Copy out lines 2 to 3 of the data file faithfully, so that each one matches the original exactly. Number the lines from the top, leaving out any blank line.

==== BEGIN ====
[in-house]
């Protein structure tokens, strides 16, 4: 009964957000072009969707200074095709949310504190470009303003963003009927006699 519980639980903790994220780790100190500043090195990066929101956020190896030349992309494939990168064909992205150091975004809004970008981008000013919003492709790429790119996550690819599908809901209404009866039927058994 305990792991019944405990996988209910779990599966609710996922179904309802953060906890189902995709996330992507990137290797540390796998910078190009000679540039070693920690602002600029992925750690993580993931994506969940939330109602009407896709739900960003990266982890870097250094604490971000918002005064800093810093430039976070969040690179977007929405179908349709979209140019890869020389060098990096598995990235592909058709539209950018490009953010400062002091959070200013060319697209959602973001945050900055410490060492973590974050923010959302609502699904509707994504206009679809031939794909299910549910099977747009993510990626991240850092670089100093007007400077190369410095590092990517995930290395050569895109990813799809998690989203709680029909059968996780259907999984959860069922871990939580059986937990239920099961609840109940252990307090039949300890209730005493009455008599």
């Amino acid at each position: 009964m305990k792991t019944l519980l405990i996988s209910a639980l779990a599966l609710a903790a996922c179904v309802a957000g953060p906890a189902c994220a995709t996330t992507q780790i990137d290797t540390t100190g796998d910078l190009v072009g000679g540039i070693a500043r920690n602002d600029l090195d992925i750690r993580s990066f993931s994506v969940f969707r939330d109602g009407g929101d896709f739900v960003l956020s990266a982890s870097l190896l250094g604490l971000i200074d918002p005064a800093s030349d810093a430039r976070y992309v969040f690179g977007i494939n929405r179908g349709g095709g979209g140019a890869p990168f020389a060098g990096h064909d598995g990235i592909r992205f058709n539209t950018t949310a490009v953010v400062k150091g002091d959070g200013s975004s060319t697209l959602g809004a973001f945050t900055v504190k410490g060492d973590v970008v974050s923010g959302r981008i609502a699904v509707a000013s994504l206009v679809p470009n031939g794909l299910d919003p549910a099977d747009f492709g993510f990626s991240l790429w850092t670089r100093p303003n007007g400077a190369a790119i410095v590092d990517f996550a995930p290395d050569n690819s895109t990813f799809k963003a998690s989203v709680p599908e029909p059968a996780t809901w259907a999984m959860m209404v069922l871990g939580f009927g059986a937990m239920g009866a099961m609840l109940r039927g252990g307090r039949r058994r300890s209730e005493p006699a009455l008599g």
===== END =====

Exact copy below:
């Protein structure tokens, strides 16, 4: 009964957000072009969707200074095709949310504190470009303003963003009927006699 519980639980903790994220780790100190500043090195990066929101956020190896030349992309494939990168064909992205150091975004809004970008981008000013919003492709790429790119996550690819599908809901209404009866039927058994 305990792991019944405990996988209910779990599966609710996922179904309802953060906890189902995709996330992507990137290797540390796998910078190009000679540039070693920690602002600029992925750690993580993931994506969940939330109602009407896709739900960003990266982890870097250094604490971000918002005064800093810093430039976070969040690179977007929405179908349709979209140019890869020389060098990096598995990235592909058709539209950018490009953010400062002091959070200013060319697209959602973001945050900055410490060492973590974050923010959302609502699904509707994504206009679809031939794909299910549910099977747009993510990626991240850092670089100093007007400077190369410095590092990517995930290395050569895109990813799809998690989203709680029909059968996780259907999984959860069922871990939580059986937990239920099961609840109940252990307090039949300890209730005493009455008599």
């Amino acid at each position: 009964m305990k792991t019944l519980l405990i996988s209910a639980l779990a599966l609710a903790a996922c179904v309802a957000g953060p906890a189902c994220a995709t996330t992507q780790i990137d290797t540390t100190g796998d910078l190009v072009g000679g540039i070693a500043r920690n602002d600029l090195d992925i750690r993580s990066f993931s994506v969940f969707r939330d109602g009407g929101d896709f739900v960003l956020s990266a982890s870097l190896l250094g604490l971000i200074d918002p005064a800093s030349d810093a430039r976070y992309v969040f690179g977007i494939n929405r179908g349709g095709g979209g140019a890869p990168f020389a060098g990096h064909d598995g990235i592909r992205f058709n539209t950018t949310a490009v953010v400062k150091g002091d959070g200013s975004s060319t697209l959602g809004a973001f945050t900055v504190k410490g060492d973590v970008v974050s923010g959302r981008i609502a699904v509707a000013s994504l206009v679809p470009n031939g794909l299910d919003p549910a099977d747009f492709g993510f990626s991240l790429w850092t670089r100093p303003n007007g400077a190369a790119i410095v590092d990517f996550a995930p290395d050569n690819s895109t990813f799809k963003a998690s989203v709680p599908e029909p059968a996780t809901w259907a999984m959860m209404v069922l871990g939580f009927g059986a937990m239920g009866a099961m609840l109940r039927g252990g307090r039949r058994r300890s209730e005493p006699a009455l008599g």